Courtesy of Jesse's Cafe Americian
p>Bill Moyers is a gentleman. At one time I lived in his neighborhood. I enjoy watching his shows immensely. I am looking forward to seeing a video of his show with Matt Taibbi and Chrystia Rreeland discussing her new book Plutocrats: The Rise of the New Global Super Rich and the Fall of Everyone Else. I will almost surely feature it here when it does.
There is a link after Bill Moyers video to a short piece by Matt Taibbi. As Matt points out:
1) Bill Moyers doesn't work for NPR, and never has. He appears on television which is PBS. NPR is radio.
2) More significantly, Bill Moyers does not receive any money from PBS, or NPR from that matter. His show is entirely self-supported by donors as is stated at every broadcast.
If anything, Moyers supports public television.
This sort of flagrant abuse of the facts is nothing new for some of the major figures at Fox. I will watch some of their network shows, but I could not bear to listen to their news programs. I did at one time, but when the US entered into the Iraq war it become clearer to me that I was watching something that reassured me in a mythology that was growing increasingly foul.
I can only echo Moyers, that they create a dangerous bubble of misinformation, a "an alternate reality, where the truth is as elusive as a moonbeam and facts as alien as little green men with bug eyes."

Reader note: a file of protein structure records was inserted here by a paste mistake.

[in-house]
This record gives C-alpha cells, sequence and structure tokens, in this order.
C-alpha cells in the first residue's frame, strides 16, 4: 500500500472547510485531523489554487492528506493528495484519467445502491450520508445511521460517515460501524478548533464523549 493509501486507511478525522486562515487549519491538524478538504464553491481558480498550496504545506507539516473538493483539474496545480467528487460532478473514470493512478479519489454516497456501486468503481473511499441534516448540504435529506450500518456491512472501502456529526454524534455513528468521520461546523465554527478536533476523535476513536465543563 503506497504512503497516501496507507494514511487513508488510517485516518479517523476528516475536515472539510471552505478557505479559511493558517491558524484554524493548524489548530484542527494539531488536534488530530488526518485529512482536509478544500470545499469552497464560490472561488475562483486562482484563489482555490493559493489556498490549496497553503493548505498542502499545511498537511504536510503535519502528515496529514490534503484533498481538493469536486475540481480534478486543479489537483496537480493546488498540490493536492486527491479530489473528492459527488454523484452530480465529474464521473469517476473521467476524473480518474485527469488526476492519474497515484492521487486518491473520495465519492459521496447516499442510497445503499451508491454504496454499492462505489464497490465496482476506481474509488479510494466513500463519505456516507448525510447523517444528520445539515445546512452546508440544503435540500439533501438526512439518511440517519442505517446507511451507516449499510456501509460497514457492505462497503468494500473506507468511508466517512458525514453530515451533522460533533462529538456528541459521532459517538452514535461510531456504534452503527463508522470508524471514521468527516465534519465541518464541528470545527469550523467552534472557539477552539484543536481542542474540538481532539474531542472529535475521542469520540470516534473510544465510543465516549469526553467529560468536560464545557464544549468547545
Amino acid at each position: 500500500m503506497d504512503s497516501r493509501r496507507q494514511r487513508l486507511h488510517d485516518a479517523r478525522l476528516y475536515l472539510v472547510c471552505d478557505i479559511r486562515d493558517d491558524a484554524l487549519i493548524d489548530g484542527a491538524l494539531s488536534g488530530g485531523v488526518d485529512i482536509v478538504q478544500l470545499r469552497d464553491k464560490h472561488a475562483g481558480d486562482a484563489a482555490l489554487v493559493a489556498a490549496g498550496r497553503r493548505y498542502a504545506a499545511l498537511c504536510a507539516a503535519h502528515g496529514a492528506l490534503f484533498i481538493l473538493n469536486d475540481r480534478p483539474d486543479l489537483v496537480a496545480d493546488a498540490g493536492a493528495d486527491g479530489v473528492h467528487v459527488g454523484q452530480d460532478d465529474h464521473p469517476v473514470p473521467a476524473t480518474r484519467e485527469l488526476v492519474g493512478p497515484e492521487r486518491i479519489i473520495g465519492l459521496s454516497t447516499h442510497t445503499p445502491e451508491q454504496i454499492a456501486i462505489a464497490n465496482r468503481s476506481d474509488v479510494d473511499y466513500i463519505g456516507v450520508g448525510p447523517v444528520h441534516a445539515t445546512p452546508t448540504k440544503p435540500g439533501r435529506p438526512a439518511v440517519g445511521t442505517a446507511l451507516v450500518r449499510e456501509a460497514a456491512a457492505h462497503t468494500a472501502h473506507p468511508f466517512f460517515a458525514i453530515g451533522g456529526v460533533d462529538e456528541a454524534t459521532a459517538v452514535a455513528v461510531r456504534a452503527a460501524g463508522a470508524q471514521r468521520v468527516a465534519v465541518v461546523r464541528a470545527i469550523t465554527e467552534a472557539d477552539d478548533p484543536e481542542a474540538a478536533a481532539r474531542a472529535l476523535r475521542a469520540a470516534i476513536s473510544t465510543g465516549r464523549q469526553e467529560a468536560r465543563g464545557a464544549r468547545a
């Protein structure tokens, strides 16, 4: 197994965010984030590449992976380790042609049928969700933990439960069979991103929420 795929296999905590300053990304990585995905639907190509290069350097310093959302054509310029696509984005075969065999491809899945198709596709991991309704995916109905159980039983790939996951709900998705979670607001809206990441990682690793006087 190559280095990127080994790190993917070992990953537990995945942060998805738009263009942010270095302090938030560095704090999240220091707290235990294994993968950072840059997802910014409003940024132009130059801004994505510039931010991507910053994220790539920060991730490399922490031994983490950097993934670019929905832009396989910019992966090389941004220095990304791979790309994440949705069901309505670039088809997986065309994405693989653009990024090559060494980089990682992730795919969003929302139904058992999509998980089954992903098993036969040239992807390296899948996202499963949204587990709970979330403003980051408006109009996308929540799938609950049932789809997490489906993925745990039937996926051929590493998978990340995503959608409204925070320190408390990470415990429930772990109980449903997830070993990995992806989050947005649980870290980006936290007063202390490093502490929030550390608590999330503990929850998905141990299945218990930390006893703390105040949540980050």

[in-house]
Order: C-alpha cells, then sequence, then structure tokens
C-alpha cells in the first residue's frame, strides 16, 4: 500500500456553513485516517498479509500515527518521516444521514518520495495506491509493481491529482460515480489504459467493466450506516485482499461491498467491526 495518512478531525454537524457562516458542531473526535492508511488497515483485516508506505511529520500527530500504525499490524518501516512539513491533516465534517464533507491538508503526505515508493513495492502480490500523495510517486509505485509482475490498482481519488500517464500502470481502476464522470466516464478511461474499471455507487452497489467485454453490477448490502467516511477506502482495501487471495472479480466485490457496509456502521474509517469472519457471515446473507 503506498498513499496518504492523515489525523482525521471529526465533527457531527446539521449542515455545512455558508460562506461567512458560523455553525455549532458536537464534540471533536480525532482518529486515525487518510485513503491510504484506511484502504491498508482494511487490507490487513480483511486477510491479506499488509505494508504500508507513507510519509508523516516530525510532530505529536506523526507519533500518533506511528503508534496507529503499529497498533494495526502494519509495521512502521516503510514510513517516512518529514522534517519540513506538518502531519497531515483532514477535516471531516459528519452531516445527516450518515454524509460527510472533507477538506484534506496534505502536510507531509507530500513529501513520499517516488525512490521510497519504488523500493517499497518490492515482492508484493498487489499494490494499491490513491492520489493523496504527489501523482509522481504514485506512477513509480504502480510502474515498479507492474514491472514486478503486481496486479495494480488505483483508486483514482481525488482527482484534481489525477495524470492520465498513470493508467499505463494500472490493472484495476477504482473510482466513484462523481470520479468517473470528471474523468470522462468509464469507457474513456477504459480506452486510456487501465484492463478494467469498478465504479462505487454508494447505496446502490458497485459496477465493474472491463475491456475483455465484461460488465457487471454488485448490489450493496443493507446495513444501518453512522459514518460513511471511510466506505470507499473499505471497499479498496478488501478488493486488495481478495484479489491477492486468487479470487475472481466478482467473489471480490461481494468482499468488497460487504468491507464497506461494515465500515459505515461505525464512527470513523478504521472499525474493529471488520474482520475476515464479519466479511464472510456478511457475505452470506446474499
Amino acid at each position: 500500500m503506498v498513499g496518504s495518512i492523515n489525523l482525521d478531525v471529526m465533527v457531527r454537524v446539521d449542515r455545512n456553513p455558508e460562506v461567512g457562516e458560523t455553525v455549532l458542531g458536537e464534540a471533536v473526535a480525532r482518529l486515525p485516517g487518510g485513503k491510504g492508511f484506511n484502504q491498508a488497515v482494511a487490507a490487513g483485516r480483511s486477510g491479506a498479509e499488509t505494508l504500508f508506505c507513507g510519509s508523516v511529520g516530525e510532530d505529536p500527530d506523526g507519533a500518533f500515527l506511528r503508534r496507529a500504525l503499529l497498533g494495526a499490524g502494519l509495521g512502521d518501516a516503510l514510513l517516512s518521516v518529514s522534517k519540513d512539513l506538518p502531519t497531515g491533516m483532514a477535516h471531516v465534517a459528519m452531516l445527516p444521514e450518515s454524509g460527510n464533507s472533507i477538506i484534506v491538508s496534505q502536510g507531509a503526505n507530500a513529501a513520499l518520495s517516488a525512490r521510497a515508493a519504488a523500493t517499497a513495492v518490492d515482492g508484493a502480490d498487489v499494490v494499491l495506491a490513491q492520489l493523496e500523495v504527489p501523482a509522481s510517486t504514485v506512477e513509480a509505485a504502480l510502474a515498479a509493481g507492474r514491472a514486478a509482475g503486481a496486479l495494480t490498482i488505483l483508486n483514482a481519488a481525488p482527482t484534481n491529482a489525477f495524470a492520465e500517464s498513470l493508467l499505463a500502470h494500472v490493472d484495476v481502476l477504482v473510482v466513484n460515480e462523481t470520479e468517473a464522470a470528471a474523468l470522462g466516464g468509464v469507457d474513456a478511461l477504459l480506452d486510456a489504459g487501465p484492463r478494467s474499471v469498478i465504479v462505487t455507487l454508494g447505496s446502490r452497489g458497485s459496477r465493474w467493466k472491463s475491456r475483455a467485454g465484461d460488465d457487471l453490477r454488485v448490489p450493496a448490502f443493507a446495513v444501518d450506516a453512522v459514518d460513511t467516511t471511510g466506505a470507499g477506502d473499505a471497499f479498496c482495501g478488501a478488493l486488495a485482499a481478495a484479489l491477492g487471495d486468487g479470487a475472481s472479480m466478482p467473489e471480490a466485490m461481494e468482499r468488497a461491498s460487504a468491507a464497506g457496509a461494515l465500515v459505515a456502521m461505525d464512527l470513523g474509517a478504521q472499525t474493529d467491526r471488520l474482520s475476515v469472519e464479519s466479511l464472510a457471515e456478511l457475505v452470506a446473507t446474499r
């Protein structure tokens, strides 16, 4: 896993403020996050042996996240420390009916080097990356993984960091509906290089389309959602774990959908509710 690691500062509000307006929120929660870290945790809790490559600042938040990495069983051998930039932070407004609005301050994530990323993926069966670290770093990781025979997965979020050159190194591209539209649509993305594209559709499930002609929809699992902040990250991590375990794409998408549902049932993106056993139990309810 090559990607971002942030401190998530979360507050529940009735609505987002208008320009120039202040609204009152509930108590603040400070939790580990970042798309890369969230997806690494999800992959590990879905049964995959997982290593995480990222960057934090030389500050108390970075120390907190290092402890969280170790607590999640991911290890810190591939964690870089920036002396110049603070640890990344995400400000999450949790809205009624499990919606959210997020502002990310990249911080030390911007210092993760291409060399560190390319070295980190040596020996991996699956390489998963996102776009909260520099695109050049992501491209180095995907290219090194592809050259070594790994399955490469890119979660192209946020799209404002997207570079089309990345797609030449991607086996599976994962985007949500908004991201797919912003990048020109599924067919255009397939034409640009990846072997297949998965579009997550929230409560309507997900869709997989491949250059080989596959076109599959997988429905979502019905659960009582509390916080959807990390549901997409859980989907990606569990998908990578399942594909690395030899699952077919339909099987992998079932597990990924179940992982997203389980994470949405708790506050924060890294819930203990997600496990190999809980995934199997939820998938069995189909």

No single source of news is good, but some are worse than others. And Fox has taken broadcast journalism to new lows, and encourages the other news departments to sacrifice their integrity in pursuit of corporate sponsors and ideology. MSNBC is to some degree their counterpart to the left. And the three major US financial networks are becoming little more than extended infomercials and political mouthpieces for the financial industry.
Money is power, and the corrupting influence of the monied interests is something that history warns us about again and again.
Some of this is due to the concentration of media ownership in corporate hands, and part is due to the repeal of the Fairness Doctrine and the downsizing of the FCC. I am no fan of censorship, because that is a two edged sword that always bites back.
Besides, it is fun to watch Jon Stewart and Steven Colbert parody the corporate media with their own words, and Fox in particular. As long as speech remains free, we will have the ability to learn what is and what is not, if we wish.